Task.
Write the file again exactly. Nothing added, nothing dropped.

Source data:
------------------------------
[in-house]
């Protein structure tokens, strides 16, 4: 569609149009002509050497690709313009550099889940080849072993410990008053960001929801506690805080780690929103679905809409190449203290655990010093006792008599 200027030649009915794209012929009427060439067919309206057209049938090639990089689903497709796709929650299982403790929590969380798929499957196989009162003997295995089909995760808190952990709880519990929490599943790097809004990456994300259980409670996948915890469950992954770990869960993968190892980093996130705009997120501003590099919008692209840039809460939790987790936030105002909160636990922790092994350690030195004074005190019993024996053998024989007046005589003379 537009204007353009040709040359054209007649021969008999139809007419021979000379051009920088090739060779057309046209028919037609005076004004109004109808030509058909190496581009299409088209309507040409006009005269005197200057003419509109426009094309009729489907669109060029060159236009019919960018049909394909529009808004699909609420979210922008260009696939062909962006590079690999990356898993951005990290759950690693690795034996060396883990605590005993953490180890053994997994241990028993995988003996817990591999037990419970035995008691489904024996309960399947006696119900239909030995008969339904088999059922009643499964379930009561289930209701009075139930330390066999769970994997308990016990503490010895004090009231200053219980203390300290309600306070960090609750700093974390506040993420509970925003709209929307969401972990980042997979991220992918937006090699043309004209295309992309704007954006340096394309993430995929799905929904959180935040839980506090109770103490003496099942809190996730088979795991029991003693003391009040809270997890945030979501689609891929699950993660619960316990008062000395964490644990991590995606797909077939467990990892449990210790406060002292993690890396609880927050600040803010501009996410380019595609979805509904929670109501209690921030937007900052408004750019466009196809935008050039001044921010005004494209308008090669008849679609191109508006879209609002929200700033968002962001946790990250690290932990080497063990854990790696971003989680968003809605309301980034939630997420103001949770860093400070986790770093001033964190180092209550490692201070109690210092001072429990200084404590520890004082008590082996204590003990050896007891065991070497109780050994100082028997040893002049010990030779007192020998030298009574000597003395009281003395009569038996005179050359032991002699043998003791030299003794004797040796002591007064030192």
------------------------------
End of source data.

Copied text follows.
[in-house]
């Protein structure tokens, strides 16, 4: 569609149009002509050497690709313009550099889940080849072993410990008053960001929801506690805080780690929103679905809409190449203290655990010093006792008599 200027030649009915794209012929009427060439067919309206057209049938090639990089689903497709796709929650299982403790929590969380798929499957196989009162003997295995089909995760808190952990709880519990929490599943790097809004990456994300259980409670996948915890469950992954770990869960993968190892980093996130705009997120501003590099919008692209840039809460939790987790936030105002909160636990922790092994350690030195004074005190019993024996053998024989007046005589003379 537009204007353009040709040359054209007649021969008999139809007419021979000379051009920088090739060779057309046209028919037609005076004004109004109808030509058909190496581009299409088209309507040409006009005269005197200057003419509109426009094309009729489907669109060029060159236009019919960018049909394909529009808004699909609420979210922008260009696939062909962006590079690999990356898993951005990290759950690693690795034996060396883990605590005993953490180890053994997994241990028993995988003996817990591999037990419970035995008691489904024996309960399947006696119900239909030995008969339904088999059922009643499964379930009561289930209701009075139930330390066999769970994997308990016990503490010895004090009231200053219980203390300290309600306070960090609750700093974390506040993420509970925003709209929307969401972990980042997979991220992918937006090699043309004209295309992309704007954006340096394309993430995929799905929904959180935040839980506090109770103490003496099942809190996730088979795991029991003693003391009040809270997890945030979501689609891929699950993660619960316990008062000395964490644990991590995606797909077939467990990892449990210790406060002292993690890396609880927050600040803010501009996410380019595609979805509904929670109501209690921030937007900052408004750019466009196809935008050039001044921010005004494209308008090669008849679609191109508006879209609002929200700033968002962001946790990250690290932990080497063990854990790696971003989680968003809605309301980034939630997420103001949770860093400070986790770093001033964190180092209550490692201070109690210092001072429990200084404590520890004082008590082996204590003990050896007891065991070497109780050994100082028997040893002049010990030779007192020998030298009574000597003395009281003395009569038996005179050359032991002699043998003791030299003794004797040796002591007064030192």